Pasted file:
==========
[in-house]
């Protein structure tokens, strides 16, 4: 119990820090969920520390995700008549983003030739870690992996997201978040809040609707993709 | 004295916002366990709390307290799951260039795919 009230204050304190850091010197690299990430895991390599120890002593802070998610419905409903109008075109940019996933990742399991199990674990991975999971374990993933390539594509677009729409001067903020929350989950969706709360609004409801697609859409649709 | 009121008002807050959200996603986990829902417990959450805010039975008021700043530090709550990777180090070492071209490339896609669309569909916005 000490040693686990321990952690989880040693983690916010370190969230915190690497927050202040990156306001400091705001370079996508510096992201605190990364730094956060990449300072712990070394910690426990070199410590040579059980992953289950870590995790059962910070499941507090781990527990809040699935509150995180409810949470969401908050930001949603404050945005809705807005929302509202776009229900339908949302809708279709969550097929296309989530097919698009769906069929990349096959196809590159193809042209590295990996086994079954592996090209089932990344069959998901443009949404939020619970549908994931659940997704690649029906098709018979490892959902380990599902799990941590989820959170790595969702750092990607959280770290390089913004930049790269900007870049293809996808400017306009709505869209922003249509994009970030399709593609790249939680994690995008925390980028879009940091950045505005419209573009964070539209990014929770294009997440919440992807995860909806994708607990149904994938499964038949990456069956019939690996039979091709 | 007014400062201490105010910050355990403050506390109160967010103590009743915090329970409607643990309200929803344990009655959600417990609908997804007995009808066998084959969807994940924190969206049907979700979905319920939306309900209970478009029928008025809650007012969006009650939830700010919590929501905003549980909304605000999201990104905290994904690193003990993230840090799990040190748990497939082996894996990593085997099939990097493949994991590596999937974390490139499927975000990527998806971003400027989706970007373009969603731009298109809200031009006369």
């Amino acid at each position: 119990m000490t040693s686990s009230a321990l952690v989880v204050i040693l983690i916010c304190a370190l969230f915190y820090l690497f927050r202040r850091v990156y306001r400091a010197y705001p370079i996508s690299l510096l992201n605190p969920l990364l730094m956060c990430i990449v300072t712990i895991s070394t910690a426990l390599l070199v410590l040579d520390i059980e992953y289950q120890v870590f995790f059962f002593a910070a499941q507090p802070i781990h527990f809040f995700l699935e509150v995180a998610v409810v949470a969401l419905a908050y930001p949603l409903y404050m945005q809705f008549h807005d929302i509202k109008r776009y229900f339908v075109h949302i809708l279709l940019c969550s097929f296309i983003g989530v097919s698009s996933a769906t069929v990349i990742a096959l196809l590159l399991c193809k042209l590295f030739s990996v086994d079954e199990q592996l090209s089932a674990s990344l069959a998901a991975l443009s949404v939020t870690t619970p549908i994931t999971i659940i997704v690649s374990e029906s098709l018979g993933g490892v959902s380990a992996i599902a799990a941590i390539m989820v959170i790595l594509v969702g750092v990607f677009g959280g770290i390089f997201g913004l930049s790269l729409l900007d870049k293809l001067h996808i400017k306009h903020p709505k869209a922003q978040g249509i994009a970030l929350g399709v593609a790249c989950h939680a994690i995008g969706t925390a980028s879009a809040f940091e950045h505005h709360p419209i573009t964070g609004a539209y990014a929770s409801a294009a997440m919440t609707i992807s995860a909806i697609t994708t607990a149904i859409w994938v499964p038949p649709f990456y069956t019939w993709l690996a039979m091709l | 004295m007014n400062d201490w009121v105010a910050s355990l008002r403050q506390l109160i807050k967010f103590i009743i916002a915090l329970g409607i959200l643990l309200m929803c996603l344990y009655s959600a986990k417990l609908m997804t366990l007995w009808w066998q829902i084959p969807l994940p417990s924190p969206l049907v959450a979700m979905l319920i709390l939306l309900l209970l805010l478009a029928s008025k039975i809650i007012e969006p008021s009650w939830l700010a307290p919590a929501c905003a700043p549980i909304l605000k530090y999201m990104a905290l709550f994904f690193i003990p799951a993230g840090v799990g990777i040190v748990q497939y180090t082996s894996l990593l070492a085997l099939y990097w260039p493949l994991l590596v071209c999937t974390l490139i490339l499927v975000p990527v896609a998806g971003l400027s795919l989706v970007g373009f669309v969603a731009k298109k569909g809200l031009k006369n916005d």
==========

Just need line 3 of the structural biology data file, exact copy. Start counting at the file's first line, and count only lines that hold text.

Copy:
């Amino acid at each position: 119990m000490t040693s686990s009230a321990l952690v989880v204050i040693l983690i916010c304190a370190l969230f915190y820090l690497f927050r202040r850091v990156y306001r400091a010197y705001p370079i996508s690299l510096l992201n605190p969920l990364l730094m956060c990430i990449v300072t712990i895991s070394t910690a426990l390599l070199v410590l040579d520390i059980e992953y289950q120890v870590f995790f059962f002593a910070a499941q507090p802070i781990h527990f809040f995700l699935e509150v995180a998610v409810v949470a969401l419905a908050y930001p949603l409903y404050m945005q809705f008549h807005d929302i509202k109008r776009y229900f339908v075109h949302i809708l279709l940019c969550s097929f296309i983003g989530v097919s698009s996933a769906t069929v990349i990742a096959l196809l590159l399991c193809k042209l590295f030739s990996v086994d079954e199990q592996l090209s089932a674990s990344l069959a998901a991975l443009s949404v939020t870690t619970p549908i994931t999971i659940i997704v690649s374990e029906s098709l018979g993933g490892v959902s380990a992996i599902a799990a941590i390539m989820v959170i790595l594509v969702g750092v990607f677009g959280g770290i390089f997201g913004l930049s790269l729409l900007d870049k293809l001067h996808i400017k306009h903020p709505k869209a922003q978040g249509i994009a970030l929350g399709v593609a790249c989950h939680a994690i995008g969706t925390a980028s879009a809040f940091e950045h505005h709360p419209i573009t964070g609004a539209y990014a929770s409801a294009a997440m919440t609707i992807s995860a909806i697609t994708t607990a149904i859409w994938v499964p038949p649709f990456y069956t019939w993709l690996a039979m091709l | 004295m007014n400062d201490w009121v105010a910050s355990l008002r403050q506390l109160i807050k967010f103590i009743i916002a915090l329970g409607i959200l643990l309200m929803c996603l344990y009655s959600a986990k417990l609908m997804t366990l007995w009808w066998q829902i084959p969807l994940p417990s924190p969206l049907v959450a979700m979905l319920i709390l939306l309900l209970l805010l478009a029928s008025k039975i809650i007012e969006p008021s009650w939830l700010a307290p919590a929501c905003a700043p549980i909304l605000k530090y999201m990104a905290l709550f994904f690193i003990p799951a993230g840090v799990g990777i040190v748990q497939y180090t082996s894996l990593l070492a085997l099939y990097w260039p493949l994991l590596v071209c999937t974390l490139i490339l499927v975000p990527v896609a998806g971003l400027s795919l989706v970007g373009f669309v969603a731009k298109k569909g809200l031009k006369n916005d």